Everybody loves a good, hyper-dramatic GMAT success story. That’s why our friends at Beat the GMAT have so many dedicated readers and contributors: we’re all addicted to the “I went from a 460 to a 740 in just one month!!!” stories. The faster somebody improves, the more excited we get in the GMAT world.
I certainly love to watch a student (or a perfect stranger) jump 100 points in a few weeks, but I love it even more when a GMAT student succeeds after fighting like crazy to improve. Put another way, I admire plucky test-taking persistence more than I admire pure test-taking talent. And today’s story features the amazing Ms. HP, who is probably the most incredibly dedicated GMAT student I’ve ever met.
(Before I tell you about Ms. HP, a quick note for anybody who might be wondering about my long absence from my GMAT blog: during the years that have passed since my last post, I’ve traveled to eight countries, taught three courses in a NYC public school, moved cross-country to Colorado, written over 170 (!!) articles for an odd mix of food and plastic surgery websites, and proposed to my lovely soon-to-be-wife… all while maintaining a completely full schedule of GMAT students and MBA applicants. Life is calmer now. Please forgive my absence, and brace yourself for a small flurry of pent-up GMAT blog posts before I get too busy again.)
And now, back to Ms. HP. When I first met Ms. HP (not her real name, of course– “HP” refers to Chinese hot pot, which is one of her favorite meals), she had just earned a string of 640s on her MGMAT practice tests, with equally erratic performances on quant and verbal. After a session or two, I realized that Ms. HP had excellent math skills; once she learned to consistently check her work to avoid unforced errors, I wasn’t really worried about her GMAT quant score at all.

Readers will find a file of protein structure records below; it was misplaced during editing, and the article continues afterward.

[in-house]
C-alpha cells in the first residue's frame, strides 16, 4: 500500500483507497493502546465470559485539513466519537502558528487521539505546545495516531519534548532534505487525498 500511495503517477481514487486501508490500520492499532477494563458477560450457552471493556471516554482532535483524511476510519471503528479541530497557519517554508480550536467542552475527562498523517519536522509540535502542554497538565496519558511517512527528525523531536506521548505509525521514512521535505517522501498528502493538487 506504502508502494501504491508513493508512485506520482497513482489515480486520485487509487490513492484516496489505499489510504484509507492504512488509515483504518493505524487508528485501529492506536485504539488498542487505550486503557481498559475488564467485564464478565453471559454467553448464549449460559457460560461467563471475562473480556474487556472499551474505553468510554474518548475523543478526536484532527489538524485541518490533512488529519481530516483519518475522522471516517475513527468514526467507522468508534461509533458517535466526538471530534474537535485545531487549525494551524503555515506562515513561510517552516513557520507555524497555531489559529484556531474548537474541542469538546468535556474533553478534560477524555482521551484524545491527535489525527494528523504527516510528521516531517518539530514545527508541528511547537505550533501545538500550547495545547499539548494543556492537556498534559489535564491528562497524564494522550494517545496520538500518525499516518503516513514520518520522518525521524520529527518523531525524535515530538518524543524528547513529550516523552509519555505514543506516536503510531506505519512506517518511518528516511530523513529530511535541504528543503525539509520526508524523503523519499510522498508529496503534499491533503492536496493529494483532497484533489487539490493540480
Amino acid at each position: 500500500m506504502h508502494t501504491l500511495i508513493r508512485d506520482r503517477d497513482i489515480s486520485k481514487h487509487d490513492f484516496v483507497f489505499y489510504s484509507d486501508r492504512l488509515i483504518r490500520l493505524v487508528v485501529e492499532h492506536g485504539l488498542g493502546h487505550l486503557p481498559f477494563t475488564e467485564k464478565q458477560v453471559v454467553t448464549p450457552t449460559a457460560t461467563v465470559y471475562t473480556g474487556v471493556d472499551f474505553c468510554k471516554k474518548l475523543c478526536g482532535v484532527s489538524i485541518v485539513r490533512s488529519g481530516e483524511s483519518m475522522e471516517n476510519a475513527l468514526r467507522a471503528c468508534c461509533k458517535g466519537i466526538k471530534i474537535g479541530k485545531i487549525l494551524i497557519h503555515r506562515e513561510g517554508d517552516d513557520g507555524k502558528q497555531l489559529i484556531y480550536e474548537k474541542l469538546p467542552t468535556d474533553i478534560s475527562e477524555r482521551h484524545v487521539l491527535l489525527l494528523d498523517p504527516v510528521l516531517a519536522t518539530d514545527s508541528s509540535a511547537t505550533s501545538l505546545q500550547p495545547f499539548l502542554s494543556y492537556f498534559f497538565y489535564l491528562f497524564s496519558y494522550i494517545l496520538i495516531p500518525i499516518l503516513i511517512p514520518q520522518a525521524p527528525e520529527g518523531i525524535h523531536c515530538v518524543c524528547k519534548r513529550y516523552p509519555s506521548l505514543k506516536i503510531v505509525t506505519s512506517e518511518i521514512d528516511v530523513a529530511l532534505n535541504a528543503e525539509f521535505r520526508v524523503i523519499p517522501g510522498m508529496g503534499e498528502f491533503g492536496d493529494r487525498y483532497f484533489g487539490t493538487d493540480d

Verbal was a different story. After Ms. HP completed some critical reasoning and reading comprehension diagnostic tests from my favorite LSAT book, I discovered that she had some legitimate weaknesses. She had a tendency to rush through questions, she would occasionally over-think CR passages, and she simply didn’t feel confident battling through the dense language of CR and RC texts. Her GMAT score goal was a 720, but her error rate was easily twice as high as it needed to be to achieve her goals.
If you’re struggling with CR or RC, you won’t like what I’m about to tell you: for certain students—including Ms. HP—the only reliable cure for GMAT verbal ailments is tons and tons of practice.
Sure, a good GMAT (or LSAT) tutor can help you to conquer difficulties with particular question types. If you’re disproportionately bad at, say, inference questions or assumption questions or main idea questions, we can fix that. If you have some bad note-taking habits—such as taking too many or too few notes, or focusing on the wrong details—a good GMAT tutor can help with that. And a good GMAT tutor can help you organize your time, and help you organize the information in the passage.